The Arrogance
of Religious Faith

To illustrate the arrogant and deadly potential of religious faith, consider what happened in the final hours of the life of Brazilian diplomat Sergio Vieira de Mello, the United Nations’ first Special Envoy to Iraq. A highly effective, much admired, and handsome diplomat, de Mello was killed in his office in the United Nations building in Baghdad by a suicide bomber in 2003. The tragic story of his death was documented in the recent HBO/BBC documentary, Sergio.

Targeted by Osama bin Laden and al-Qaida for his role in helping East Timor from Indonesia, the world’s most populous Muslim nation, Sergio de Mello lay gravely injured when a suicide truck bomber penetrated security and brought the UN building down with a powerful blast.

Searching through the rubble, two U.S. Army Reserve soldiers—Army Reserve firefighter William von Zehle and medic Andre Valentine—came across a slight opening where two survivors could be seen and heard below. One of the trapped men was de Mello, covered from the chest down with bricks. No rescue equipment, not even a shovel, could be found. Radios and cell phones didn’t work. The soldiers descended one by one into the narrow gap in the rubble where they tried to free de Mello and the other man, Gill Loescher, a researcher from Oxford University working under contract with the UN. The soldiers worked with bare hands and simple tools. Others later joined the effort. They used a woman’s purse and flimsy cord to painstakingly lift debris piece by piece from the bottom of the hole.

Rescuers talk about the “golden hour”—if victims can be transported to a medical facility within sixty minutes they stand a fair chance at surviving blunt trauma. Two or three hours had passed. Time was running out.

Suffering from excruciating pain, Sergio de Mello constantly asked about the well being of other UN staffers and even insisted in the midst of the disaster that the UN should not pull out of Iraq. At one point Valentine, the medic, came face to face in the void with de Mello and Loescher, who had drifted out of consciousness. “I tried to get them into what I felt was their religious belief, that Jesus loves you,” Valentine explains in the film. Valentine told Sergio he wanted to pray with him. Still lucid, de Mello angrily replied, “Fuck prayers! This is not the time!” But Valentine insisted, “You’ve got to have faith, you have to believe.” Incredulous, de Mello said, “Believe? Damn God! God did this to me!” Valentine told him, “God didn’t do this to you man, you have to have faith this strong to believe that God can get you out of here. I’m your savior…you have to believe in me!”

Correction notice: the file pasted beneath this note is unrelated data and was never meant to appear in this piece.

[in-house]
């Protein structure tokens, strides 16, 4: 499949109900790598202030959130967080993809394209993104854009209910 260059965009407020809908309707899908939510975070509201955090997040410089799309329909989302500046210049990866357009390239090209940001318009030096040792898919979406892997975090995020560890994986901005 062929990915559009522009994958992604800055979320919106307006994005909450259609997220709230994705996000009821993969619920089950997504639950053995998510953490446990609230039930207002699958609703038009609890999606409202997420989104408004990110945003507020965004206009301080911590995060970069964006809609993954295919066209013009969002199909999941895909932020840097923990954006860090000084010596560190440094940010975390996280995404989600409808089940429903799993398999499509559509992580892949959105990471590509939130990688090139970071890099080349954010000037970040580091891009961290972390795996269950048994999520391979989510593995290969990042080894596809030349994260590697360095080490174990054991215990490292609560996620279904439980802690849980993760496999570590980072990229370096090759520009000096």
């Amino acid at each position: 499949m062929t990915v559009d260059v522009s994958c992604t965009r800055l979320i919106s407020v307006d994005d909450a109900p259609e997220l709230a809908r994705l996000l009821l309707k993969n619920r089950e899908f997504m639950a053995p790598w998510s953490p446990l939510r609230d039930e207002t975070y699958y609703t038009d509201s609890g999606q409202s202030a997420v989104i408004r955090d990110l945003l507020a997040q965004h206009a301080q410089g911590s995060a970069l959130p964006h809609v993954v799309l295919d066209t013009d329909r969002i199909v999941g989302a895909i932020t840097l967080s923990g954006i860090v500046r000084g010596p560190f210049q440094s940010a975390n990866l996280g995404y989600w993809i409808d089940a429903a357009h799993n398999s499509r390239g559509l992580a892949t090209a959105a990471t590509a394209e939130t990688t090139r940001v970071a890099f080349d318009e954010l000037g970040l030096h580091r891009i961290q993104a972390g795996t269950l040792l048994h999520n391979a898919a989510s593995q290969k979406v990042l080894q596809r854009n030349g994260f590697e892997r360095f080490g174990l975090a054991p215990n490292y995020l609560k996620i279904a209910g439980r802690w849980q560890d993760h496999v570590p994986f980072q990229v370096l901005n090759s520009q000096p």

Sergeant von Zehle, the other rescuer in the hole, remembers clearly that Sergio wanted no part of the religious experience Valentine offered, “which I think upset Andre a little bit. I tactfully or untactfully said, “We don’t have time for this shit…we’ll pray when we get him out. Let’s get him out!”

Time ran out. The distressed Sergio Vieira de Mello quietly took his last breath.

In the documentary film which was shot and released years after de Mello’s death, Andre Valentine persists unabated. “What’s wrong with praying? He (Vieira de Mello) failed me. I really believe God sent two miracles, Bill and myself. We were his angels and he failed both of us. And it hurt real bad. I’m mad at him but I’m also hurt for him because he didn’t believe in me. He didn’t believe in a miracle. We only asked him to stay alive, have the will to survive, have the faith to survive, and he didn’t want to.”

Reflecting on what happened, von Zehle said, “I’ve never had the experience in thirty-five years when somebody said, ‘Hey, let’s stop and pray.’”

Andre Valentine’s intentions were certainly good and his rescue work overall should be appreciated. But deluded by the idea that God would deliver a miracle and completely disrespectful of de Mello’s personal views at the moment when we was most vulnerable, Valentine wasted precious time, caused de Mello tremendous unnecessary stress, and then blamed de Mello publicly for “failing me.”

A truly sad example of the arrogance of religious faith.

The HBO documentary Sergio can be purchased on and other video outlets.

© James Lull